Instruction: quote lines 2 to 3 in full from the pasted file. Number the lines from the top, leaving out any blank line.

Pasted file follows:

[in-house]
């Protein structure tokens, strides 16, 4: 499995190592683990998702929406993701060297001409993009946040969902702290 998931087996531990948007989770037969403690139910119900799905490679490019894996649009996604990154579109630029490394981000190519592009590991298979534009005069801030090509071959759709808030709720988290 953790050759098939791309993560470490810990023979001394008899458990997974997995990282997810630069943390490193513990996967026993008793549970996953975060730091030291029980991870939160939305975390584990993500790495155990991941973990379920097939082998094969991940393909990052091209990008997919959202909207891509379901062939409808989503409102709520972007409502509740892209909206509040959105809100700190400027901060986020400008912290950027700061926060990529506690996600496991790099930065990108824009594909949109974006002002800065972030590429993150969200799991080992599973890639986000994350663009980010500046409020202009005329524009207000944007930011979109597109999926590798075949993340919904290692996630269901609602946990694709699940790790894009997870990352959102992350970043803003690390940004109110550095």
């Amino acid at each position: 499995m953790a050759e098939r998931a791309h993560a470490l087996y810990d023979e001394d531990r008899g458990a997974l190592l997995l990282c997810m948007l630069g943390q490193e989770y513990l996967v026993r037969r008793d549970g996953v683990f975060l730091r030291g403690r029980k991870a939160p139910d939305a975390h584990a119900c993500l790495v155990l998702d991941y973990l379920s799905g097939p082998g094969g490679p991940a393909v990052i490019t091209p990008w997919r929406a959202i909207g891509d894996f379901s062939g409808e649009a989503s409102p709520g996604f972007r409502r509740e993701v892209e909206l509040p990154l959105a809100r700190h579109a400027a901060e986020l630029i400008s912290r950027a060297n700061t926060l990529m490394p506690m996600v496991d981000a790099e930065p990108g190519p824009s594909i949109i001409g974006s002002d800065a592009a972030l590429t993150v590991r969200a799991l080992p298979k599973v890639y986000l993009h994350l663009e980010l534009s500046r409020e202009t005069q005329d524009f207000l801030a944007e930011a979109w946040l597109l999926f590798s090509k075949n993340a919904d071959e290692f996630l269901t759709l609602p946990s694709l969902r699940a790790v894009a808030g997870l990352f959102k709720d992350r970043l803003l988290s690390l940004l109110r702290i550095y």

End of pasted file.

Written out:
């Protein structure tokens, strides 16, 4: 499995190592683990998702929406993701060297001409993009946040969902702290 998931087996531990948007989770037969403690139910119900799905490679490019894996649009996604990154579109630029490394981000190519592009590991298979534009005069801030090509071959759709808030709720988290 953790050759098939791309993560470490810990023979001394008899458990997974997995990282997810630069943390490193513990996967026993008793549970996953975060730091030291029980991870939160939305975390584990993500790495155990991941973990379920097939082998094969991940393909990052091209990008997919959202909207891509379901062939409808989503409102709520972007409502509740892209909206509040959105809100700190400027901060986020400008912290950027700061926060990529506690996600496991790099930065990108824009594909949109974006002002800065972030590429993150969200799991080992599973890639986000994350663009980010500046409020202009005329524009207000944007930011979109597109999926590798075949993340919904290692996630269901609602946990694709699940790790894009997870990352959102992350970043803003690390940004109110550095």
């Amino acid at each position: 499995m953790a050759e098939r998931a791309h993560a470490l087996y810990d023979e001394d531990r008899g458990a997974l190592l997995l990282c997810m948007l630069g943390q490193e989770y513990l996967v026993r037969r008793d549970g996953v683990f975060l730091r030291g403690r029980k991870a939160p139910d939305a975390h584990a119900c993500l790495v155990l998702d991941y973990l379920s799905g097939p082998g094969g490679p991940a393909v990052i490019t091209p990008w997919r929406a959202i909207g891509d894996f379901s062939g409808e649009a989503s409102p709520g996604f972007r409502r509740e993701v892209e909206l509040p990154l959105a809100r700190h579109a400027a901060e986020l630029i400008s912290r950027a060297n700061t926060l990529m490394p506690m996600v496991d981000a790099e930065p990108g190519p824009s594909i949109i001409g974006s002002d800065a592009a972030l590429t993150v590991r969200a799991l080992p298979k599973v890639y986000l993009h994350l663009e980010l534009s500046r409020e202009t005069q005329d524009f207000l801030a944007e930011a979109w946040l597109l999926f590798s090509k075949n993340a919904d071959e290692f996630l269901t759709l609602p946990s694709l969902r699940a790790v894009a808030g997870l990352f959102k709720d992350r970043l803003l988290s690390l940004l109110r702290i550095y």